Classroom Decor – Why our Efforts to Stimulate Students Become a Pinterest Nightmare
In recent years, teachers have begun to take their classroom decor to a whole new level. Perhaps the rise of Pinterest and the determination to have the “perfect-looking” classroom have played a role in this trend. But is classroom decor becoming too much for teachers and students? At what point should teachers say enough is enough? Some things to consider:
It takes a lot of time
Teachers spend hours in their classrooms in the days and weeks before school begins, plus extra time throughout the year. Many of these hours are spent beautifying their spaces – from hanging bulletin boards to arranging and rearranging their classroom libraries, teachers go all-out to create the perfect spaces for their students. Spending time on these projects takes time away from other meaningful tasks, such as planning lessons, preparing small group activities, and even enjoying those last few days of vacation with their own families.
The students and parents don’t care or notice
Ouch – this one hurts to think about, but it’s true. While students and parents will certainly notice a bare classroom or a very stimulating one, they are highly unlikely to pay attention to all of the variations in between. A teacher may create a certain look because she enjoys a particular theme, but she should not expect high praise from her students or their parents for doing so. A room that looks welcoming and organized is more than sufficient. As long as students feel safe and cared for, you don’t need to worry about making sure your word wall matches with your nameplates – you are probably the one one who would notice (well, you and your grade level teammate).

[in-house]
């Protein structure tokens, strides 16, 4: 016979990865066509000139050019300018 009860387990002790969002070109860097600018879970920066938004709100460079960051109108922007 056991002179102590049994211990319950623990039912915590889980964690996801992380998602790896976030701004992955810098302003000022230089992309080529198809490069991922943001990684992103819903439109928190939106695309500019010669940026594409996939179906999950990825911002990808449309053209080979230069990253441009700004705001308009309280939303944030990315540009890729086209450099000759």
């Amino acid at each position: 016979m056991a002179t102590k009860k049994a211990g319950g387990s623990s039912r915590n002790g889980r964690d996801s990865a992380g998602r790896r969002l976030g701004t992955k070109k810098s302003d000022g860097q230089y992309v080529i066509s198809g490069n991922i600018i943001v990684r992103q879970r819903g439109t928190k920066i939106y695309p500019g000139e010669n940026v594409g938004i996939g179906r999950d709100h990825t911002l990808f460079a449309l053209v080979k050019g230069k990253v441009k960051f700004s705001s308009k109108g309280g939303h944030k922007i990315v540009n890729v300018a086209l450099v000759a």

Whose classroom is it anyway?
Teachers need to remember that their classrooms really belong to their students. Certain themes or colors may be attractive to some students, but may exclude others. Pink pastel owls may seem like an innocent choice for a classroom theme, but I can think of a lot of first grade boys who wouldn’t enjoy starting at owl garb every day.
If every nook, cranny, and wall of a classroom is covered in teacher decor, a student is unlikely to view that area as his/her space. When a student sees his/her own work on those walls, they develop a sense of ownership and pride. If students have a part in creating the anchor charts they see on their classroom walls, they will be much more likely to notice and use them as resources. Teachers can use their classroom decoration to define physical spaces and what they used for. Teachers can create a sense of organization without going completely OCD with classroom decor.
Sometimes it’s too much
Have you ever been in a classroom where there is just so much going on that you wonder how the students can even concentrate? Visual stimuli are great for most students – but not all students benefit. Students with learning disabilities or attentional issues may be extremely distracted by the overuse of classroom decor. Minimizing distractions, including visual distractions, is key for students who need help focusing. Making sure there some distraction free “zones” in your classroom may benefit your students more than filling up every space with decorations.
Creating an inviting physical space gives teachers a feeling of control and organization in an otherwise chaotic profession. Approaching classroom decor with balance and purpose will save teachers time and sanity as they remember that the biggest focus should be on the students themselves.